It can be difficult for new writers without clips to break into magazine writing because effective pitching does not come without practice. Start by pitching to smaller publications online, your local publications, and student newspapers so you stand a better chance of landing article and getting clips to build your portfolio, then shoot for those bigger magazine-fish. Online magazines usually have a “submit” or “contribute” section on their site, too.

Ghostwriter

Ghostwriters write for other people, typically books and articles, but give up all rights to the work once finished. This has it’s positives and negatives. For one, because ghostwriters do not get any credit for their work, they usually get paid more for it. The negative is that because you are giving up the rights to your work, you can’t include it in your portfolio or resume.

Ghostwriters have an extensive background in freelance writing and maybe a book (or ebook) of their own published; having the extra notch on their resume won’t significantly change their chances at getting a job, so ghostwriting is a win all around for them. New writers aren’t likely to get a ghostwriting job and probably don’t want to because it won’t be able possible to include it as experience.

Videogame Writer

I recently saw a job to rewrite the rules for a sex dice game and knew I’d picked the right industry for me. Videogame writing is great for those of us who love fiction writing, and is unique because it involves working very closely with a team. I’m working on a videogame right now and learned that there is a lot of communication and even more rewriting as the project goes forward. Overall, videogame writing is one of the most creative of writing jobs because there is a lot of free reign with dialogue, plot, and scenery (as long as it fits with the game play).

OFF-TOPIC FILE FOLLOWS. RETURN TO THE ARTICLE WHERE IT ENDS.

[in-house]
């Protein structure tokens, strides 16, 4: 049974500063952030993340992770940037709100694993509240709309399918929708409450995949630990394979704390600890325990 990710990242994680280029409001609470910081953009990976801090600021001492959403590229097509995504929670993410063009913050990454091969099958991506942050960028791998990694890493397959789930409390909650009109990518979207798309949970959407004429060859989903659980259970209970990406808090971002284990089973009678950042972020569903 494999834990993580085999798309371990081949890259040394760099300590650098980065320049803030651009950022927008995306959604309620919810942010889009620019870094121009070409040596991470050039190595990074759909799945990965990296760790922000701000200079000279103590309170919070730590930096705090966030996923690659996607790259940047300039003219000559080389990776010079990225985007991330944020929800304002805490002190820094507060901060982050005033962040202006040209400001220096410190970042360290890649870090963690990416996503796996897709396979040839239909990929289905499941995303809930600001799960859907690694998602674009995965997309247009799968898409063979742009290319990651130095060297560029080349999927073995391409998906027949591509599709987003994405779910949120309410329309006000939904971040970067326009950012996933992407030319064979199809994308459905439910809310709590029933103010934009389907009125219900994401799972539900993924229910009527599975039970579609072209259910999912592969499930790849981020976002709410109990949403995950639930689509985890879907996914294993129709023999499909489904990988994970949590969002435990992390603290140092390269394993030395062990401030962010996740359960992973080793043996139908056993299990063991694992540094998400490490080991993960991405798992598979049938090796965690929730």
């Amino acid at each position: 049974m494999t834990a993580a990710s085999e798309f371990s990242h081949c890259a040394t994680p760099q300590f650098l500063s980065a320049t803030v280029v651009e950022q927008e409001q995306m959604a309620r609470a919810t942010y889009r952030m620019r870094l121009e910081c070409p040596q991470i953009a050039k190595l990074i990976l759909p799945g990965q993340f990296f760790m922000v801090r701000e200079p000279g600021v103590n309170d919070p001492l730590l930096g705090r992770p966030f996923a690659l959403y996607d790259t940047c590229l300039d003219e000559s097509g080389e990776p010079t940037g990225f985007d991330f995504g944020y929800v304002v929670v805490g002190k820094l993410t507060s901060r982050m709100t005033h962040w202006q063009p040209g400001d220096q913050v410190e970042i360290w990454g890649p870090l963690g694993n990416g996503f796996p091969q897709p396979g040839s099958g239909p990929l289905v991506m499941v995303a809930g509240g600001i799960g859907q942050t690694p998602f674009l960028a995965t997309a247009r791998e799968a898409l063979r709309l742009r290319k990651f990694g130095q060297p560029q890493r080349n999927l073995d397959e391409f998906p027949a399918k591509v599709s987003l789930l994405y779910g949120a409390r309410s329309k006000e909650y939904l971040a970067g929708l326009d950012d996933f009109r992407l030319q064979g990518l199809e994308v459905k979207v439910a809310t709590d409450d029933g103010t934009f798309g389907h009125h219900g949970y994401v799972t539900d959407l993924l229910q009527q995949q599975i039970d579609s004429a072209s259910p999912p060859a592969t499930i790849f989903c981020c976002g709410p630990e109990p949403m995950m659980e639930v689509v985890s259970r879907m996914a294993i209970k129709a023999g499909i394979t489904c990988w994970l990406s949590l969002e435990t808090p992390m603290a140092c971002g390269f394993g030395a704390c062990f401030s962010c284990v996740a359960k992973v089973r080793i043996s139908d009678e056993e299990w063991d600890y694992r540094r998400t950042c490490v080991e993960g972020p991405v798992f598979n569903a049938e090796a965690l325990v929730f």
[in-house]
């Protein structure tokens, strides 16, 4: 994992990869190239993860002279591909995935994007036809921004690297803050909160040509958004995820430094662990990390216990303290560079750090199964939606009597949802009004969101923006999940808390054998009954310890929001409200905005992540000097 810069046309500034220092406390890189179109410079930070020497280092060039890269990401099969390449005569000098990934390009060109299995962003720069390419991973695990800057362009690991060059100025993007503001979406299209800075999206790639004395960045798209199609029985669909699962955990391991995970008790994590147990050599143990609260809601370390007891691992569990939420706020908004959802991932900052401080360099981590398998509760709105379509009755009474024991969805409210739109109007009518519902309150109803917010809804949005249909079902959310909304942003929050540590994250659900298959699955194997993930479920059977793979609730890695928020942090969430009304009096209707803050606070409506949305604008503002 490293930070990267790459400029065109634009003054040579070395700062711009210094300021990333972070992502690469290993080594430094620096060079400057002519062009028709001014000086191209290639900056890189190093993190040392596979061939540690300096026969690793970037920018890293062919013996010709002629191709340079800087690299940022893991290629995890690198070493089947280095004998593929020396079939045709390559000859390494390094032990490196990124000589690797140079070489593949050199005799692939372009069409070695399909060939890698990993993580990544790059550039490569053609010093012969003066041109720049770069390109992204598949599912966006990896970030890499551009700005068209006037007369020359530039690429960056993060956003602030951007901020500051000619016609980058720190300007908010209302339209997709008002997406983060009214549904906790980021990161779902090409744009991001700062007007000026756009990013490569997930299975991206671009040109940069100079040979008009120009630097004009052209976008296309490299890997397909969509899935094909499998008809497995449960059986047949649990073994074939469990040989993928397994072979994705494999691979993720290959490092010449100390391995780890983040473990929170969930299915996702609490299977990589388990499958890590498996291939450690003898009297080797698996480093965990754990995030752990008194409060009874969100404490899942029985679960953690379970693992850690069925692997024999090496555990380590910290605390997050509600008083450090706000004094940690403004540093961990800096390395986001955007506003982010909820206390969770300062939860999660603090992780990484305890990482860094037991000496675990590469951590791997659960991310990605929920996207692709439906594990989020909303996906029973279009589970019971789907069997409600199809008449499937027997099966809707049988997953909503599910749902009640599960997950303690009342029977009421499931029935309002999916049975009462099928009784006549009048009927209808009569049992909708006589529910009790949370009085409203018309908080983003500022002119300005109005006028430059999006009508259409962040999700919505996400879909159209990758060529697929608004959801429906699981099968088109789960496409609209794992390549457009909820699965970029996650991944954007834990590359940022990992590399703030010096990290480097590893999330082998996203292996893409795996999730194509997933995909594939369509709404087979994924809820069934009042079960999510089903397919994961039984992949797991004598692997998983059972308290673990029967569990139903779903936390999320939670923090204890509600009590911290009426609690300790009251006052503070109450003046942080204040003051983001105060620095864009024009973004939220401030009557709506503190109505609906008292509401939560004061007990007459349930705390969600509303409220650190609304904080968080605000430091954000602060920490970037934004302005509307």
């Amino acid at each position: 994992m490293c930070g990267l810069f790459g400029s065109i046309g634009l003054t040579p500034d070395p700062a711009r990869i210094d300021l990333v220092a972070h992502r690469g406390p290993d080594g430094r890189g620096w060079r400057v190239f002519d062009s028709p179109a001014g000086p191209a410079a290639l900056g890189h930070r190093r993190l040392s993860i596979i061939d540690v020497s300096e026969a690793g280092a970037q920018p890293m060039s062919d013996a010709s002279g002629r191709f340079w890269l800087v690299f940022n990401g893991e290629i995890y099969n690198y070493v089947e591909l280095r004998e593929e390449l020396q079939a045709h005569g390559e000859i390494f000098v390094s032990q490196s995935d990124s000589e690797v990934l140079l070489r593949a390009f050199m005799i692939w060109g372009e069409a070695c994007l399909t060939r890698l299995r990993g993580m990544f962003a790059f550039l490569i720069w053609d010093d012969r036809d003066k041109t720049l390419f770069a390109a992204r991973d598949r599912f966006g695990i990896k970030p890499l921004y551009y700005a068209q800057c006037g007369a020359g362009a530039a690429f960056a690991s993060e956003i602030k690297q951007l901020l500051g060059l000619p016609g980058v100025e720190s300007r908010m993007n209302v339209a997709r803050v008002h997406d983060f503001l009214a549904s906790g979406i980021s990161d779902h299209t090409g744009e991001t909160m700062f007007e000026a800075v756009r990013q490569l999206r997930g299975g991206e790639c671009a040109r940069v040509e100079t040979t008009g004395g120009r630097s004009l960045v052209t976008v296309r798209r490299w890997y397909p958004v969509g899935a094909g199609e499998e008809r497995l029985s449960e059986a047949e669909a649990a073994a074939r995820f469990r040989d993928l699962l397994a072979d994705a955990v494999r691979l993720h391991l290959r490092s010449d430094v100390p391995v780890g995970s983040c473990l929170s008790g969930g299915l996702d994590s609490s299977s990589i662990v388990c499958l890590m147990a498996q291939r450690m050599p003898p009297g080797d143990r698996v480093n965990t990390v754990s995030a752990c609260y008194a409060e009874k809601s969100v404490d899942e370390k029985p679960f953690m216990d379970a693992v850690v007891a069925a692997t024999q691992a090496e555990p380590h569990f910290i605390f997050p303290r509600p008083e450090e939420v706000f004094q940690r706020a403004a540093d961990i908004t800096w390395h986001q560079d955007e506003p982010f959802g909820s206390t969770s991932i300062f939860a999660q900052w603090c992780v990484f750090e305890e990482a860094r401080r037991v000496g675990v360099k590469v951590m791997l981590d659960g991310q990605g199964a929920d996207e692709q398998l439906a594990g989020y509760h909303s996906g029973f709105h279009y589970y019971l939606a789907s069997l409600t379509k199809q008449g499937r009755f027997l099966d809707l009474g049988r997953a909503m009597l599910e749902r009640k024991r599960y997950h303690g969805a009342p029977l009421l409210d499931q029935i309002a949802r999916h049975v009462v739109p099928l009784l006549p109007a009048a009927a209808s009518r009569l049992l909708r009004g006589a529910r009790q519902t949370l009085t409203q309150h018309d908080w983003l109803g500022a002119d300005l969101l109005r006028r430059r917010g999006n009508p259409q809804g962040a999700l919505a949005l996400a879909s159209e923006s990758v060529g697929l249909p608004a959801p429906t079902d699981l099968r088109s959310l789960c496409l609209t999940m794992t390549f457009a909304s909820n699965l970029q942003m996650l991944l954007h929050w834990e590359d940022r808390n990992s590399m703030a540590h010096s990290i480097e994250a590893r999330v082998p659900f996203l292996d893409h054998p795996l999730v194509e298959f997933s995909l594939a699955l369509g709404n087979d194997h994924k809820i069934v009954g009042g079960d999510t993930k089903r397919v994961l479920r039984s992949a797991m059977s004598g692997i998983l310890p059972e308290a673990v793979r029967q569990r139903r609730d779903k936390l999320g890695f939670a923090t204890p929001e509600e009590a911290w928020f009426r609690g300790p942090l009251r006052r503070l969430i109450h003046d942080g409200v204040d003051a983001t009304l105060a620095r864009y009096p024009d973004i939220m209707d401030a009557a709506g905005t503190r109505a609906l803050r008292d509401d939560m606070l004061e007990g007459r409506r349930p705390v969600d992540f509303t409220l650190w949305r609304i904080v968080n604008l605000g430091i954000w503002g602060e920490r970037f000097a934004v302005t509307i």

There you have it: real writing jobs that pay real money, mama would be proud! I hope this has shed some light on the ever-elusive professional writing career. A lot of these job’s duties overlap, so if you qualify for one you’ll probably be able to do another, and another. And (especially in the beginning) you’ll need to do some juggling of jobs in order to get the ball rolling into a proper check. The kind that takes care of rent and bills and other grown up words.

I’ll follow this up next week with a post on exactly how much money freelance writers make in the United States, especially in those terribly expensive cities like Los Angeles.

Have you done any of these jobs or care to share your experience as a freelance writer? Are there any other jobs that should go on this list?